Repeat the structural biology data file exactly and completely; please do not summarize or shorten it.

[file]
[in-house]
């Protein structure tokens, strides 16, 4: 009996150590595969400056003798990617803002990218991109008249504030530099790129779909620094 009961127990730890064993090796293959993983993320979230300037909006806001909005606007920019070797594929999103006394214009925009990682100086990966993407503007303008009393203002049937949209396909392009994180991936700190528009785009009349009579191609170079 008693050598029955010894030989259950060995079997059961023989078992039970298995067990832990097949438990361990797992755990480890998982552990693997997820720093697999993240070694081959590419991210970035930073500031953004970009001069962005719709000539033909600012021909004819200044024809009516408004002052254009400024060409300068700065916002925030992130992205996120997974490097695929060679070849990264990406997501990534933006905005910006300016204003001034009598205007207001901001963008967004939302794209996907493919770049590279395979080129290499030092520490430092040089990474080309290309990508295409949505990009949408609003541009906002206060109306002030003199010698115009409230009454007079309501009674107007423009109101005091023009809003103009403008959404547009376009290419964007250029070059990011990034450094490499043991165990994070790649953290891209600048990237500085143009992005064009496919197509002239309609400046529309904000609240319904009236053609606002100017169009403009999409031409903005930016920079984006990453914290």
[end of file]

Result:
[in-house]
């Protein structure tokens, strides 16, 4: 009996150590595969400056003798990617803002990218991109008249504030530099790129779909620094 009961127990730890064993090796293959993983993320979230300037909006806001909005606007920019070797594929999103006394214009925009990682100086990966993407503007303008009393203002049937949209396909392009994180991936700190528009785009009349009579191609170079 008693050598029955010894030989259950060995079997059961023989078992039970298995067990832990097949438990361990797992755990480890998982552990693997997820720093697999993240070694081959590419991210970035930073500031953004970009001069962005719709000539033909600012021909004819200044024809009516408004002052254009400024060409300068700065916002925030992130992205996120997974490097695929060679070849990264990406997501990534933006905005910006300016204003001034009598205007207001901001963008967004939302794209996907493919770049590279395979080129290499030092520490430092040089990474080309290309990508295409949505990009949408609003541009906002206060109306002030003199010698115009409230009454007079309501009674107007423009109101005091023009809003103009403008959404547009376009290419964007250029070059990011990034450094490499043991165990994070790649953290891209600048990237500085143009992005064009496919197509002239309609400046529309904000609240319904009236053609606002100017169009403009999409031409903005930016920079984006990453914290």